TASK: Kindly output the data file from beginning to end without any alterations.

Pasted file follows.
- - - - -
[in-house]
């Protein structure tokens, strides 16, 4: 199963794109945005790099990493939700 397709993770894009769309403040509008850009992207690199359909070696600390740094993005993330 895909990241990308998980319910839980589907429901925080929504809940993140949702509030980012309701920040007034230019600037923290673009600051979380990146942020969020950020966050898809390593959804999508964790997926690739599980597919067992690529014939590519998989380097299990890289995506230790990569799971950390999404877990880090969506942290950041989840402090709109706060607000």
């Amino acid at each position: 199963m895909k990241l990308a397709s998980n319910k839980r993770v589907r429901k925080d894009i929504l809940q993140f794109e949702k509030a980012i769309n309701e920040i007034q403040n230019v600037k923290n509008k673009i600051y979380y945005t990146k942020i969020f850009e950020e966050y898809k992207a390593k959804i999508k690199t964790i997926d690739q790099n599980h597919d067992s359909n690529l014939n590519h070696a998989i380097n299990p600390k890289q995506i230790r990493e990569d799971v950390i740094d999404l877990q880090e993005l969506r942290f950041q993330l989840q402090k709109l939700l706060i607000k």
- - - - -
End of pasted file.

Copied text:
[in-house]
């Protein structure tokens, strides 16, 4: 199963794109945005790099990493939700 397709993770894009769309403040509008850009992207690199359909070696600390740094993005993330 895909990241990308998980319910839980589907429901925080929504809940993140949702509030980012309701920040007034230019600037923290673009600051979380990146942020969020950020966050898809390593959804999508964790997926690739599980597919067992690529014939590519998989380097299990890289995506230790990569799971950390999404877990880090969506942290950041989840402090709109706060607000």
């Amino acid at each position: 199963m895909k990241l990308a397709s998980n319910k839980r993770v589907r429901k925080d894009i929504l809940q993140f794109e949702k509030a980012i769309n309701e920040i007034q403040n230019v600037k923290n509008k673009i600051y979380y945005t990146k942020i969020f850009e950020e966050y898809k992207a390593k959804i999508k690199t964790i997926d690739q790099n599980h597919d067992s359909n690529l014939n590519h070696a998989i380097n299990p600390k890289q995506i230790r990493e990569d799971v950390i740094d999404l877990q880090e993005l969506r942290f950041q993330l989840q402090k709109l939700l706060i607000k």